Across the border in the Mexican town of Piedras Negras, Honduran families banded together in a section of downtown with cracked sidewalks, narrow streets and few people, unsure where to spend the night because the city’s only shelter was full.
The opposite fortunes illustrate the dual nature of U.S. border enforcement under pandemic rules, known as Title 42 and named for a 1944 public health law. President Joe Biden wanted to end those rules Monday, but a federal judge in Louisiana issued a nationwide injunction that keeps them intact.
The U.S. government has expelled migrants more than 1.9 million times under Title 42, denying them a chance to seek asylum as permitted under U.S. law and international treaty for purposes of preventing the spread of COVID-19.
But Title 42 is not applied evenly across nationalities. For example, Mexico agrees to take back migrants from Honduras, Guatemala, El Salvador and Mexico. For other nationalities, however, high costs, poor diplomatic relations and other considerations make it difficult for the U.S. to fly migrants to their home countries under Title 42. Instead, they are typically freed in the U.S. to seek asylum or other forms of legal status.
Hondurans in Piedras Negras ask Cubans arriving at the bus station for money, knowing Cubans will have no use for pesos because they will go directly across the border. While Mexico agreed in April to take some Cubans and Nicaraguans expelled under Title 42, the vast majority are released in the U.S.
“It was in and out,” Javier Fuentes, 20, said of his one-night stay in a rented house in Piedras Negras. On Sunday morning, he and two other Cuban men walked across the Rio Grande and on a paved road for about an hour until they found a Border Patrol vehicle in Eagle Pass, a Texas town of 25,000 people where migrants cross the river to the edge of a public golf course.
Overnight rains had raised water to about neck-level for most adults, a possible explanation for the absence of groups numbering in the dozens, even over 100, that frequent the area many days.
“Slow start to the morning,” a Border Patrol agent said as he greeted Texas National Guard troops watching four Peruvians, including a 7-month-old boy who crossed with his parents after several days crammed into a rented room in Piedras Negras with 17 migrants.
As the water dropped again to waist-level, about three dozen migrants gathered at a riverfront public park that also drew local residents in Piedras Negras, which considers itself the birthplace of nachos. Infants and young children joined a largely Honduran crowd to cross. One Honduran woman was eight months’ pregnant in obvious pain.
Eagle Pass, a sprawling town of warehouses and decaying houses that many major retailers have overlooked, is one of the busiest spots in the Border Patrol’s Del Rio sector, which includes about 250 miles (400 kilometers) of sparsely populated riverfront. Last year, about 15,000 migrants, mostly Haitians, assembled in nearby Del Rio, which isn’t much larger than Eagle Pass. Grain fields are about all that separates either town from San Antonio, about a three-hour drive to the east.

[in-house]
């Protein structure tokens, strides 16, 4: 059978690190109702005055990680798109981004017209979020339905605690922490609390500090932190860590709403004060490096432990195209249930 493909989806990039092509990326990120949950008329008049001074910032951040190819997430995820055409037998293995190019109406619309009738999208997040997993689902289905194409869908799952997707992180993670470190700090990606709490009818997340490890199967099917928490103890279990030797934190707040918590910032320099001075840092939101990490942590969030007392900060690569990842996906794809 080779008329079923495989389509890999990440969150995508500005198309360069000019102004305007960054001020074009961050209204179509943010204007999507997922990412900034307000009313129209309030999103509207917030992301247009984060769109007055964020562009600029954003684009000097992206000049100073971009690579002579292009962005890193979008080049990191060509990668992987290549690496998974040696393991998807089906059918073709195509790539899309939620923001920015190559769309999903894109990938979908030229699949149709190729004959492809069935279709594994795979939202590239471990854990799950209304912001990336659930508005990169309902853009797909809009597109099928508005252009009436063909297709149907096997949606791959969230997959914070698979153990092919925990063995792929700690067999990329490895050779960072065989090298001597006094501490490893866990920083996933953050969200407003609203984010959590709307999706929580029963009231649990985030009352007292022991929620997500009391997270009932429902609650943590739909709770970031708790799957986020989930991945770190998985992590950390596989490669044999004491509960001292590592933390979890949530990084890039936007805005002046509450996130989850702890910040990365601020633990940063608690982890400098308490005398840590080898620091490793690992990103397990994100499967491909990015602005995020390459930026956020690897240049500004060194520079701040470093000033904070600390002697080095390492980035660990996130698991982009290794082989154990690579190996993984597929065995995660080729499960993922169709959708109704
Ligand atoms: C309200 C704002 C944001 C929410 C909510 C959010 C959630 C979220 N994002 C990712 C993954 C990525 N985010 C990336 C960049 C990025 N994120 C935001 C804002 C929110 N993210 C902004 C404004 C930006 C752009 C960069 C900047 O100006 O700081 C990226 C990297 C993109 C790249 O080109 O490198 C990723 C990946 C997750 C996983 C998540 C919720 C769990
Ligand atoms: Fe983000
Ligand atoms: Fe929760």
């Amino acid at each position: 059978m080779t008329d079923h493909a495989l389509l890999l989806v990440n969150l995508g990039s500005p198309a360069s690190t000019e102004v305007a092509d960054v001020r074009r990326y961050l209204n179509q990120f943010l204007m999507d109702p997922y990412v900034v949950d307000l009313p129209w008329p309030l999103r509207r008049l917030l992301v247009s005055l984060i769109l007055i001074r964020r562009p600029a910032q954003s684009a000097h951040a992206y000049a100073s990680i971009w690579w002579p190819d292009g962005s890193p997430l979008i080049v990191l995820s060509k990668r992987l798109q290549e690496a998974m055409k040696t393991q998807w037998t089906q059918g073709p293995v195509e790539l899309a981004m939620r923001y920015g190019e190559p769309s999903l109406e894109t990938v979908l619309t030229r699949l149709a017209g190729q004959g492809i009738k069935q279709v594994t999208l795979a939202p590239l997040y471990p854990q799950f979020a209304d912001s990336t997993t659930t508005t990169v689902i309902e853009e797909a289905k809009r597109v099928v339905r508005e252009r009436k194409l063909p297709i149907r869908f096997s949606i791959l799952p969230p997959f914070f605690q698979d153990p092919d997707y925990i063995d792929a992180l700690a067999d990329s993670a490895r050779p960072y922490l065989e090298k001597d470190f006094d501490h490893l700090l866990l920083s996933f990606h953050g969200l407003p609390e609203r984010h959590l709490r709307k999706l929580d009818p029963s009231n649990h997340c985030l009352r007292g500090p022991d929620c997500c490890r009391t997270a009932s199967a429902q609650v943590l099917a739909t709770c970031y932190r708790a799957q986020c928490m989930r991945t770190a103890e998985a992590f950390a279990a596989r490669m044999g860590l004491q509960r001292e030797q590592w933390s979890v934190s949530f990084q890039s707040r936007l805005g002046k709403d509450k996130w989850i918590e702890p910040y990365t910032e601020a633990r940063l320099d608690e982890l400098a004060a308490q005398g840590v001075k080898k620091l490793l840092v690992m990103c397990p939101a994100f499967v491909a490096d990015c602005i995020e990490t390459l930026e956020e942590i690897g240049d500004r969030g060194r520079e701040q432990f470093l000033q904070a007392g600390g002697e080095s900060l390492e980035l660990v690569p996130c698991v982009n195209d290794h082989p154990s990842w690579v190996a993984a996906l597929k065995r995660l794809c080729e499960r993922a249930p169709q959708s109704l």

The relative ease of crossing — migrants walk across the river within a few minutes, often without paying a smuggler — and a perception that it is relatively safe on the Mexican side has made the remote region a major migration route.
Texas’ Rio Grande Valley has long been the busiest of nine Border Patrol sectors on the Mexican border, but Del Rio has surged to a close second this year. Yuma, Arizona, another spot known for relative safety and ease of crossing, has jumped to third-busiest.
Del Rio and Yuma rank sixth and seventh in the number of agents among the nine sectors, a reflection of how Border Patrol staffing has long lagged shifts in migration flows.
Other parts of the border are less patrolled than Del Rio, a plus for migrants trying to elude capture, but are more rugged and remote, said Jon Anfinsen, president of the National Border Patrol Council’s Del Rio sector chapter.
Anfinsen calls the Del Rio sector “sort of a happy medium” for migrants seeking to balance the appeal of remote areas with safety.
Cristian Salgado, who sleeps on streets of Piedras Negras with his wife and 5-year-old son after fleeing Honduras, said the Mexican border town is “one of the few places where you can more or less live in peace.”
But his excitement about the Biden administration’s plans to lift Title 42 on Monday evaporated with the judge’s ruling. “Now there is no hope,” he said.
Hondurans were stopped nearly 16,000 times on the border in April, with slightly more than half resulting in expulsion under Title 42. The rest could seek asylum in the U.S. if they expressed fear of returning home.
But Cubans fared far better. They were stopped more than 35,000 times in April, and only 451, or barely 1%, were processed under Title 42.
“Cubans get in automatically,” said Joel Gonzalez, 34, of Honduras, who tried eluding agents for three days in Eagle Pass before getting caught and expelled. Agents told him asylum the U.S. was no longer available.
Isis Peña, 45, had turned down an offer from a fellow Honduran woman to cross the river. The woman called from San Antonio, saying she was freed without even being asked if she wanted to claim asylum. The woman now lives in New York.
Peña tried crossing herself the next day, an experience she doesn’t want to repeat for fear of drowning. After about four hours in custody, an agent told her, “There is no asylum for Honduras.”